Last Updated: July 14, 2021
Yep, you heard me right; I’m sure your mind didn’t immediately jump to charging phones when thinking of the pungent, yellow fruit that you’ve been feasting on this durian season. Neither did mine, but hear me out. What if I told you that it was scientifically proven that durians and jackfruit could charge your devices exceptionally quickly, would you try it?
A team of researchers at the University of Sydney developed a method to convert waste from consumed durians and jackfruits into energy stores, which can be used to charge electrical devices, such as your tablets, phones, and even laptops. Turning waste from the familiar spiky fruit into super-capacitors could substantially reduce the cost of energy storage and result in an environmentally friendly, exceptionally fast charging ability as compared to standard batteries. I’ll bet the duality of the durian to feed both you and your phone never crossed your mind.
So, how does this even work? These fruits are selected because of their porosity and large surface areas before they are converted to a carbon aerogel using a nontoxic method of green synthesis that is also chemical-free. These fruit-derived aerogels are then tested for their energy storage properties, of which durian and jackfruit demonstrated an outstanding performance. This means that the feast you had recently can be converted into a low-cost and effective way of charging the device you’re reading this article on. If that isn’t something to give you pause, I don’t know what will.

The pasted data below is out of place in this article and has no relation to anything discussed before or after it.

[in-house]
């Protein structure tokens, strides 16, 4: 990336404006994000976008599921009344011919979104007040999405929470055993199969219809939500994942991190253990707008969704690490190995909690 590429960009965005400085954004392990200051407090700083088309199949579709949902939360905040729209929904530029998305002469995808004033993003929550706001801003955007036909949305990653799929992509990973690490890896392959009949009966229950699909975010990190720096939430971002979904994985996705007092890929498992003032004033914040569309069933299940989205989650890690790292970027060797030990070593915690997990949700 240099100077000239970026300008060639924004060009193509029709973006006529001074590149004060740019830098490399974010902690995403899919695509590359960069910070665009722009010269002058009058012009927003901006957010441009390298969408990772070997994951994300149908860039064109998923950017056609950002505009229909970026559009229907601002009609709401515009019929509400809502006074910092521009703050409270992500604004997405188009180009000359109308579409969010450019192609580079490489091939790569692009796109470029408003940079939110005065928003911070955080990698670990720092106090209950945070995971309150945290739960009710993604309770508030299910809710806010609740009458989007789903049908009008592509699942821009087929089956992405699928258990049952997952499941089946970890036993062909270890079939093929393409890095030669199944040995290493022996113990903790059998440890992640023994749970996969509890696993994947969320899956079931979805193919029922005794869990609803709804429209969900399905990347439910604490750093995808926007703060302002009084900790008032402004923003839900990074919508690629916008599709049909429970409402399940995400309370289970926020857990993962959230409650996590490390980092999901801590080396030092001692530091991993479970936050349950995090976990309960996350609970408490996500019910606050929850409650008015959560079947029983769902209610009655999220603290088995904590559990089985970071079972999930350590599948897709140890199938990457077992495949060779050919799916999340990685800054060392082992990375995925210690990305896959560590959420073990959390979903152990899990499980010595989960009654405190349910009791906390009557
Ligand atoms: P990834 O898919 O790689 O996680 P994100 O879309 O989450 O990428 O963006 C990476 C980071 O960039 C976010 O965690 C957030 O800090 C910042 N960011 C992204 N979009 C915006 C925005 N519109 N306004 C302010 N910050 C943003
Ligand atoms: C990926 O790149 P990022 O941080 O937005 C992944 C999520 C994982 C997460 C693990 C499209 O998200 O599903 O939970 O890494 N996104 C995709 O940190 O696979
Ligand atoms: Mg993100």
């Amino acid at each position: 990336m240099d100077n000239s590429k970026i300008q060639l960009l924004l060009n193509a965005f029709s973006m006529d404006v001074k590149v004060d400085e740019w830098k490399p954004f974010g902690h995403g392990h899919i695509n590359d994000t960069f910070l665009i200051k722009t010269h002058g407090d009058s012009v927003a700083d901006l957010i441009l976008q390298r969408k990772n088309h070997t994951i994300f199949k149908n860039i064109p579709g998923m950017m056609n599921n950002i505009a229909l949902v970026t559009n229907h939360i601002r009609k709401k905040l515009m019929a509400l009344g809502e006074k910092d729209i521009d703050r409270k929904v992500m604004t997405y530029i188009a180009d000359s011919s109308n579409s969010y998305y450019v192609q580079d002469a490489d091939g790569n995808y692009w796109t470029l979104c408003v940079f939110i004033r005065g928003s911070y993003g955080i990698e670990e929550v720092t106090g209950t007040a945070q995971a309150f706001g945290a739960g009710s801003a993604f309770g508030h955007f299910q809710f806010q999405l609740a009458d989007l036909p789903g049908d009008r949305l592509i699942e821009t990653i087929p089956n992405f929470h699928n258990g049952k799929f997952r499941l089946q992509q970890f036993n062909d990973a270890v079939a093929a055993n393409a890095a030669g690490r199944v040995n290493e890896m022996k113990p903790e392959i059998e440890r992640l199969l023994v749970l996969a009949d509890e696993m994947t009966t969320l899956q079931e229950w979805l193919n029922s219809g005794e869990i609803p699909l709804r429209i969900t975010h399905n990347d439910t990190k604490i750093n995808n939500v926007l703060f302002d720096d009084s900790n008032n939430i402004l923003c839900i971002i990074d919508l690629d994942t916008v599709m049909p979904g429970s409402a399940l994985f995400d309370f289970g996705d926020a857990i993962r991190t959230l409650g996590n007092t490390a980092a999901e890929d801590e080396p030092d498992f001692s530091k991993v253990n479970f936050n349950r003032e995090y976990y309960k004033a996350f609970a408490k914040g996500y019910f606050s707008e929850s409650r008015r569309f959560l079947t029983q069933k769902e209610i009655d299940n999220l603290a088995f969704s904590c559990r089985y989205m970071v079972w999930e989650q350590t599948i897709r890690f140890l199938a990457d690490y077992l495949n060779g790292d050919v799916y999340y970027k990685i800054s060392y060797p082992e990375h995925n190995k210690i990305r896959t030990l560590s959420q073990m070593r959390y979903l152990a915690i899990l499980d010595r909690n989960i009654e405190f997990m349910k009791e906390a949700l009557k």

The world’s rapidly depleting stores of fossil fuels call for sustainable alternatives. Durians, being naturally-derived supercapacitors, might just pave the way towards a greener (pun intended) future of high efficiency, energy storage devices.
The non-toxic and non-hazardous green engineering method that uses heating in water and freeze-drying the biomass of these durians and jackfruits means that your everyday electronics can be charged in a matter of seconds. For those who are curious about finding out more, the report of this study can be read here.
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